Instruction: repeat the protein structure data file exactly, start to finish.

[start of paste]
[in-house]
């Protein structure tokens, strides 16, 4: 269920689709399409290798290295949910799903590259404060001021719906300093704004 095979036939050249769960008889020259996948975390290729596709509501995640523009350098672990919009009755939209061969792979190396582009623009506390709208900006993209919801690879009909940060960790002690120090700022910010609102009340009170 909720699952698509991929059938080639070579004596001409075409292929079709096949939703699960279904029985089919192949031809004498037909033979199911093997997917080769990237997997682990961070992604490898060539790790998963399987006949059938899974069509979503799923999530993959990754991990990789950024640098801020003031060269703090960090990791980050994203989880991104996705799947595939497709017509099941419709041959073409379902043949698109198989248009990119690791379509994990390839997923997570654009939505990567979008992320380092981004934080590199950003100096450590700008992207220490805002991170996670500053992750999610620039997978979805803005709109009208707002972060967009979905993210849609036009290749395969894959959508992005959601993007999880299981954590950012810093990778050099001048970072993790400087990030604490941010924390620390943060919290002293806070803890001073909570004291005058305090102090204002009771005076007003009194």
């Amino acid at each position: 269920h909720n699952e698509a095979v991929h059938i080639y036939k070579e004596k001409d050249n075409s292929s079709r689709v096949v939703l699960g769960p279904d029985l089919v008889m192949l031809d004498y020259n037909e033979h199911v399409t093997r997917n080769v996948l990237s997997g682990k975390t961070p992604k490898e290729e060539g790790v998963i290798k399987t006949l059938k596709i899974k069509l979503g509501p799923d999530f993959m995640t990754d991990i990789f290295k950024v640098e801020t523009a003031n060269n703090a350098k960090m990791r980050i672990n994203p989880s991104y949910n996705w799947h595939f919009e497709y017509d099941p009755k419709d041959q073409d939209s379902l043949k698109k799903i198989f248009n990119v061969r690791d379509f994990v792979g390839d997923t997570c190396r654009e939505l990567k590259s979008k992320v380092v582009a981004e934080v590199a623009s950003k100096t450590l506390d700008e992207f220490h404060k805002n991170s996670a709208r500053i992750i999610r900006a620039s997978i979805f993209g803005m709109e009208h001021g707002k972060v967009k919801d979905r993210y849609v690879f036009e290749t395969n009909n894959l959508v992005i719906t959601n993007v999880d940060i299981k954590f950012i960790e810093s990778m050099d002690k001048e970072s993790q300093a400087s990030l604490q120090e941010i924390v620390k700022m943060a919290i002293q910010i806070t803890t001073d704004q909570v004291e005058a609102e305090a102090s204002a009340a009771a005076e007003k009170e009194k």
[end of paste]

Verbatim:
[in-house]
């Protein structure tokens, strides 16, 4: 269920689709399409290798290295949910799903590259404060001021719906300093704004 095979036939050249769960008889020259996948975390290729596709509501995640523009350098672990919009009755939209061969792979190396582009623009506390709208900006993209919801690879009909940060960790002690120090700022910010609102009340009170 909720699952698509991929059938080639070579004596001409075409292929079709096949939703699960279904029985089919192949031809004498037909033979199911093997997917080769990237997997682990961070992604490898060539790790998963399987006949059938899974069509979503799923999530993959990754991990990789950024640098801020003031060269703090960090990791980050994203989880991104996705799947595939497709017509099941419709041959073409379902043949698109198989248009990119690791379509994990390839997923997570654009939505990567979008992320380092981004934080590199950003100096450590700008992207220490805002991170996670500053992750999610620039997978979805803005709109009208707002972060967009979905993210849609036009290749395969894959959508992005959601993007999880299981954590950012810093990778050099001048970072993790400087990030604490941010924390620390943060919290002293806070803890001073909570004291005058305090102090204002009771005076007003009194």
């Amino acid at each position: 269920h909720n699952e698509a095979v991929h059938i080639y036939k070579e004596k001409d050249n075409s292929s079709r689709v096949v939703l699960g769960p279904d029985l089919v008889m192949l031809d004498y020259n037909e033979h199911v399409t093997r997917n080769v996948l990237s997997g682990k975390t961070p992604k490898e290729e060539g790790v998963i290798k399987t006949l059938k596709i899974k069509l979503g509501p799923d999530f993959m995640t990754d991990i990789f290295k950024v640098e801020t523009a003031n060269n703090a350098k960090m990791r980050i672990n994203p989880s991104y949910n996705w799947h595939f919009e497709y017509d099941p009755k419709d041959q073409d939209s379902l043949k698109k799903i198989f248009n990119v061969r690791d379509f994990v792979g390839d997923t997570c190396r654009e939505l990567k590259s979008k992320v380092v582009a981004e934080v590199a623009s950003k100096t450590l506390d700008e992207f220490h404060k805002n991170s996670a709208r500053i992750i999610r900006a620039s997978i979805f993209g803005m709109e009208h001021g707002k972060v967009k919801d979905r993210y849609v690879f036009e290749t395969n009909n894959l959508v992005i719906t959601n993007v999880d940060i299981k954590f950012i960790e810093s990778m050099d002690k001048e970072s993790q300093a400087s990030l604490q120090e941010i924390v620390k700022m943060a919290i002293q910010i806070t803890t001073d704004q909570v004291e005058a609102e305090a102090s204002a009340a009771a005076e007003k009170e009194k």